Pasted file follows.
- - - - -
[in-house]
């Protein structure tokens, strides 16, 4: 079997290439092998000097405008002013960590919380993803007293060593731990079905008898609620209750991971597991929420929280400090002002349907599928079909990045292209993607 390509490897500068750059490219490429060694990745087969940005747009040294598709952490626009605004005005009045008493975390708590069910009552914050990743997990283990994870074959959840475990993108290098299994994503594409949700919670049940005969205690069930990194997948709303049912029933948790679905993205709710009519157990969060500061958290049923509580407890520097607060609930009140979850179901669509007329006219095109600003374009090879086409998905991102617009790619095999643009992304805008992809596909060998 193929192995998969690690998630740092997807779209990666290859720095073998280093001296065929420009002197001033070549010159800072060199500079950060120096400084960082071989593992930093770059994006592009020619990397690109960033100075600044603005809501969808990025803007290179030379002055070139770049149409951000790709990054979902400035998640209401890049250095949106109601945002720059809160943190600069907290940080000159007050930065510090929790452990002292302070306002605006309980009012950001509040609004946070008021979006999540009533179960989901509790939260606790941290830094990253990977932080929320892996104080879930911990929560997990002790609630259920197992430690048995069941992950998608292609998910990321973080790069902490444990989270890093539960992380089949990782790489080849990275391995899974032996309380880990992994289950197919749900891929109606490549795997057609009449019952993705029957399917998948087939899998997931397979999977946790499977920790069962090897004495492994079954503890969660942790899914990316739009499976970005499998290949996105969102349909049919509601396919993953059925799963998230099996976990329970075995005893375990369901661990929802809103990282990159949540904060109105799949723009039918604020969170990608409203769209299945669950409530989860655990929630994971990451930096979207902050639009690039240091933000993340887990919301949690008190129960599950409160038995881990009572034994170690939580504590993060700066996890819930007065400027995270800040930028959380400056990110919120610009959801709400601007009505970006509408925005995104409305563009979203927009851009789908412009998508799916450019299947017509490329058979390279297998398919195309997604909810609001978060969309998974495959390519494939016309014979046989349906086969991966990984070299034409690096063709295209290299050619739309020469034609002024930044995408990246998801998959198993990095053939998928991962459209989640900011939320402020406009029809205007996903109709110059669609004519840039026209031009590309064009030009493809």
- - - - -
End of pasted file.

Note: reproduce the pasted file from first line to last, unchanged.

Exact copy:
[in-house]
């Protein structure tokens, strides 16, 4: 079997290439092998000097405008002013960590919380993803007293060593731990079905008898609620209750991971597991929420929280400090002002349907599928079909990045292209993607 390509490897500068750059490219490429060694990745087969940005747009040294598709952490626009605004005005009045008493975390708590069910009552914050990743997990283990994870074959959840475990993108290098299994994503594409949700919670049940005969205690069930990194997948709303049912029933948790679905993205709710009519157990969060500061958290049923509580407890520097607060609930009140979850179901669509007329006219095109600003374009090879086409998905991102617009790619095999643009992304805008992809596909060998 193929192995998969690690998630740092997807779209990666290859720095073998280093001296065929420009002197001033070549010159800072060199500079950060120096400084960082071989593992930093770059994006592009020619990397690109960033100075600044603005809501969808990025803007290179030379002055070139770049149409951000790709990054979902400035998640209401890049250095949106109601945002720059809160943190600069907290940080000159007050930065510090929790452990002292302070306002605006309980009012950001509040609004946070008021979006999540009533179960989901509790939260606790941290830094990253990977932080929320892996104080879930911990929560997990002790609630259920197992430690048995069941992950998608292609998910990321973080790069902490444990989270890093539960992380089949990782790489080849990275391995899974032996309380880990992994289950197919749900891929109606490549795997057609009449019952993705029957399917998948087939899998997931397979999977946790499977920790069962090897004495492994079954503890969660942790899914990316739009499976970005499998290949996105969102349909049919509601396919993953059925799963998230099996976990329970075995005893375990369901661990929802809103990282990159949540904060109105799949723009039918604020969170990608409203769209299945669950409530989860655990929630994971990451930096979207902050639009690039240091933000993340887990919301949690008190129960599950409160038995881990009572034994170690939580504590993060700066996890819930007065400027995270800040930028959380400056990110919120610009959801709400601007009505970006509408925005995104409305563009979203927009851009789908412009998508799916450019299947017509490329058979390279297998398919195309997604909810609001978060969309998974495959390519494939016309014979046989349906086969991966990984070299034409690096063709295209290299050619739309020469034609002024930044995408990246998801998959198993990095053939998928991962459209989640900011939320402020406009029809205007996903109709110059669609004519840039026209031009590309064009030009493809």